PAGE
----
Vital Wave Consulting played a role in the creation of the mHealth Alliance, facilitating an international mHealth conference in Bellagio, Italy last July and authoring the United Nations Foundation and Vodafone Foundation Technology Partnership’s mHealth for Development report. Research on early mHealth initiatives showed overwhelming interest and support among all participants – public health practitioners, government officials, NGOs and corporate managers. It also revealed a promising industry that has the opportunity to achieve sustainability and broad geographic impact while addressing some of healthcare’s more critical issues such as a global shortage of healthcare workers and the continuing spread of communicable diseases. Industry leaders interviewed as part of the report agreed that scale is essential and its potential is dependent on the services’ ease-of-use for healthcare workers, adaptability to low-end handsets, and the ability to install and maintain on operator networks. Without scale, such programs have the potential to be relegated to corporate social responsibility programs rather than revenue-generating enterprises.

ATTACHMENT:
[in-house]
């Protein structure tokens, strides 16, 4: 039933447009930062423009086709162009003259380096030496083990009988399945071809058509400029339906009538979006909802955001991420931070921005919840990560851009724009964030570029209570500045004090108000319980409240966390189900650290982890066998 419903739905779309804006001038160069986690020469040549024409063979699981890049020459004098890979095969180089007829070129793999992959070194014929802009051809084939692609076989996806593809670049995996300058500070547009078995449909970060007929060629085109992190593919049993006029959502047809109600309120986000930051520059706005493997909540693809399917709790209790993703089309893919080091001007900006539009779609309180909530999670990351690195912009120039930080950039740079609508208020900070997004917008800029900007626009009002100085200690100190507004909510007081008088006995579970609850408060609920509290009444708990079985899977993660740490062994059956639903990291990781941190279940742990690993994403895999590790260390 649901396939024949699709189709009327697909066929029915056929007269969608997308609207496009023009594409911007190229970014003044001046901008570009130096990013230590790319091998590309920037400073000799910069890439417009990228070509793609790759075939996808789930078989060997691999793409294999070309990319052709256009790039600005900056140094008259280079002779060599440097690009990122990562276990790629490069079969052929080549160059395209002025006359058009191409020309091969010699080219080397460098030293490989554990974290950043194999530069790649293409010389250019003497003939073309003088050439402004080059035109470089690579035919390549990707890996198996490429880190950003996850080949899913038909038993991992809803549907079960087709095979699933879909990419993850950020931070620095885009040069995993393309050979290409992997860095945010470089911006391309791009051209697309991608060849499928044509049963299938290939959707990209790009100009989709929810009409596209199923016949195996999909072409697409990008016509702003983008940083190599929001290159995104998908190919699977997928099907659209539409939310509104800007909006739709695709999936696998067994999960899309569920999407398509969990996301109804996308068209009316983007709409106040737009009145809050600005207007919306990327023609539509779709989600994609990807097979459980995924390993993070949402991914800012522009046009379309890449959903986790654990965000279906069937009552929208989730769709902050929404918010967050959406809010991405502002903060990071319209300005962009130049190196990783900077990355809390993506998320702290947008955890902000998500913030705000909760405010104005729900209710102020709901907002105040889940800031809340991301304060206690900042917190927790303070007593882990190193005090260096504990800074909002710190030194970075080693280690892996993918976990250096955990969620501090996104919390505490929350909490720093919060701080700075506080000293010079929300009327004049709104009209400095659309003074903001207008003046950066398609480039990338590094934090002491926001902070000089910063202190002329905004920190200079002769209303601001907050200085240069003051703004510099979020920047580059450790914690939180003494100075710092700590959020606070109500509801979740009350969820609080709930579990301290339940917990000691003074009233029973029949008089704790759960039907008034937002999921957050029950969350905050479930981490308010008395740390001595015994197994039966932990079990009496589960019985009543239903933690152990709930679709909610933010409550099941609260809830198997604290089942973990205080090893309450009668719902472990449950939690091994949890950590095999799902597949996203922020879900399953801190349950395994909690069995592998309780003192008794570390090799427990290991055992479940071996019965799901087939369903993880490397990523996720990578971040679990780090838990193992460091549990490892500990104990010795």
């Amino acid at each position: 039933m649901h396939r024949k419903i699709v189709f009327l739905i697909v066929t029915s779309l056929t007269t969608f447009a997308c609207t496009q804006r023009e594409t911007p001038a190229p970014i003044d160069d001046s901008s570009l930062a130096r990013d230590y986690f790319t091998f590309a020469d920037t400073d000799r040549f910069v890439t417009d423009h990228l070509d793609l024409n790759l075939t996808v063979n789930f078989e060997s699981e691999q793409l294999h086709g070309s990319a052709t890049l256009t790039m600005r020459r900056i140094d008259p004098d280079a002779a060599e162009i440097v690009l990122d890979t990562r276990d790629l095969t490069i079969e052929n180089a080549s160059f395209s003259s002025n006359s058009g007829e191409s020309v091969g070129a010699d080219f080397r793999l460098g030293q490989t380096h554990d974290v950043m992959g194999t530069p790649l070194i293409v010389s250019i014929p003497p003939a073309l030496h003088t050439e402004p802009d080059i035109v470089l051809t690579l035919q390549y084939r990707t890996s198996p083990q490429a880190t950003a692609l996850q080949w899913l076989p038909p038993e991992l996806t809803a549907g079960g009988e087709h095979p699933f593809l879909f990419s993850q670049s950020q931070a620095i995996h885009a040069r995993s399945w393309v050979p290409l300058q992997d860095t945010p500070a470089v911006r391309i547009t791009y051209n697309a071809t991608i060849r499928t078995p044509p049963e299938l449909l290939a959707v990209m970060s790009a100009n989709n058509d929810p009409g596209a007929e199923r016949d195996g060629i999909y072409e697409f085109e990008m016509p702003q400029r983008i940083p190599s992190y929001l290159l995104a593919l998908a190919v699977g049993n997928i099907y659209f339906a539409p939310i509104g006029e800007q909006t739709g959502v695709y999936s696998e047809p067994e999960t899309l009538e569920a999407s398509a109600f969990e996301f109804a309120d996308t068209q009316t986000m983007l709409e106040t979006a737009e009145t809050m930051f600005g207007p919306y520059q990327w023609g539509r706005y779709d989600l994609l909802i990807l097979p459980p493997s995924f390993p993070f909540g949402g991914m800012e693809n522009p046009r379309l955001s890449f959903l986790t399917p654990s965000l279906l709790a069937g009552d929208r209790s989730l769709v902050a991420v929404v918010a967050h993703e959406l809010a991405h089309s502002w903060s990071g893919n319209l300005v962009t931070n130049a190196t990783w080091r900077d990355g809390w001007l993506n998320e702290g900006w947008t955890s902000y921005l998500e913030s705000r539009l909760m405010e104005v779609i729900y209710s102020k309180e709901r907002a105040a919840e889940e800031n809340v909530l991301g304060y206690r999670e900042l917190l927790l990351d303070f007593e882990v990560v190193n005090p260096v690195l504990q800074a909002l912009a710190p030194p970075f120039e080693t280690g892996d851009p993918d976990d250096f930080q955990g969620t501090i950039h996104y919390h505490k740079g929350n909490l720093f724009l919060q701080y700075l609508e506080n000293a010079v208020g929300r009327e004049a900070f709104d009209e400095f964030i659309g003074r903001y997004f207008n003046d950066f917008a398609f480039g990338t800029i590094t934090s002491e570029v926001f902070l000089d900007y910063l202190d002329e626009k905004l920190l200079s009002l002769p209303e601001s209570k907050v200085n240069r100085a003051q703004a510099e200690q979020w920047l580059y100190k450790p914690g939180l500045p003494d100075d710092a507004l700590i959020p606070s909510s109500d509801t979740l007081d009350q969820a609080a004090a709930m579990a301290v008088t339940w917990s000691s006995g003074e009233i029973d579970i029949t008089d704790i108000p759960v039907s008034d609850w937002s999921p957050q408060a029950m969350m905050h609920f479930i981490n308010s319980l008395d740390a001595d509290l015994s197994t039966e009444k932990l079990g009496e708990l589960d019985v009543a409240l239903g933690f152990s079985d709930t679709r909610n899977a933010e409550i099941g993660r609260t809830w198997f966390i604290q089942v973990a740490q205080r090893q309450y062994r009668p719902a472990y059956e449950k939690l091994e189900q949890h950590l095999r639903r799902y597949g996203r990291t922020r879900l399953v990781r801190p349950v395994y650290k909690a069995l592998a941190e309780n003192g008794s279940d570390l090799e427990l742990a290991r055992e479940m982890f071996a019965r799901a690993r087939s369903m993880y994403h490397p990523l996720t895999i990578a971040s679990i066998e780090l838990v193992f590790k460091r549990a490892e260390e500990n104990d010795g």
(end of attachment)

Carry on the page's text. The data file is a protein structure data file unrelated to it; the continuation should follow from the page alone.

To accelerate the growth of mHealth and fully unleash the potential of its applications, dynamic multi-sector collaboration is needed between groups as diverse as governments, multilateral organizations, and the private sector. Joint action such as the mHealth Alliance has the potential to create a global mHealth infrastructure that lays out common standards and guidelines, and serves as a repository for shared resources and best practices. Private-sector stakeholders in mHealth, mBanking and other mobile service areas would do well to participate in emerging alliances to support the scale of applications, services and business models that have clear social benefits and tremendous potential for profitable returns.